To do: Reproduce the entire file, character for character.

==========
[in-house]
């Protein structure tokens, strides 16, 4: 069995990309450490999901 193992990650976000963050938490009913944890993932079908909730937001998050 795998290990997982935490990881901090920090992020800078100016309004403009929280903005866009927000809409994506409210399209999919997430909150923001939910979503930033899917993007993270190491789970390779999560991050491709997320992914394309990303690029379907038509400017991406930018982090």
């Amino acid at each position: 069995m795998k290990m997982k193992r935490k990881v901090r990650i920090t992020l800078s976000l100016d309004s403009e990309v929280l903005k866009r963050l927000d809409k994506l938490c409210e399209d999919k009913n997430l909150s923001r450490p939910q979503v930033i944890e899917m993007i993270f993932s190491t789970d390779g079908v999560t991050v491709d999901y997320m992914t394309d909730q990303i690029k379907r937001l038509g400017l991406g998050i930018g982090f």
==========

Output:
[in-house]
């Protein structure tokens, strides 16, 4: 069995990309450490999901 193992990650976000963050938490009913944890993932079908909730937001998050 795998290990997982935490990881901090920090992020800078100016309004403009929280903005866009927000809409994506409210399209999919997430909150923001939910979503930033899917993007993270190491789970390779999560991050491709997320992914394309990303690029379907038509400017991406930018982090």
């Amino acid at each position: 069995m795998k290990m997982k193992r935490k990881v901090r990650i920090t992020l800078s976000l100016d309004s403009e990309v929280l903005k866009r963050l927000d809409k994506l938490c409210e399209d999919k009913n997430l909150s923001r450490p939910q979503v930033i944890e899917m993007i993270f993932s190491t789970d390779g079908v999560t991050v491709d999901y997320m992914t394309d909730q990303i690029k379907r937001l038509g400017l991406g998050i930018g982090f």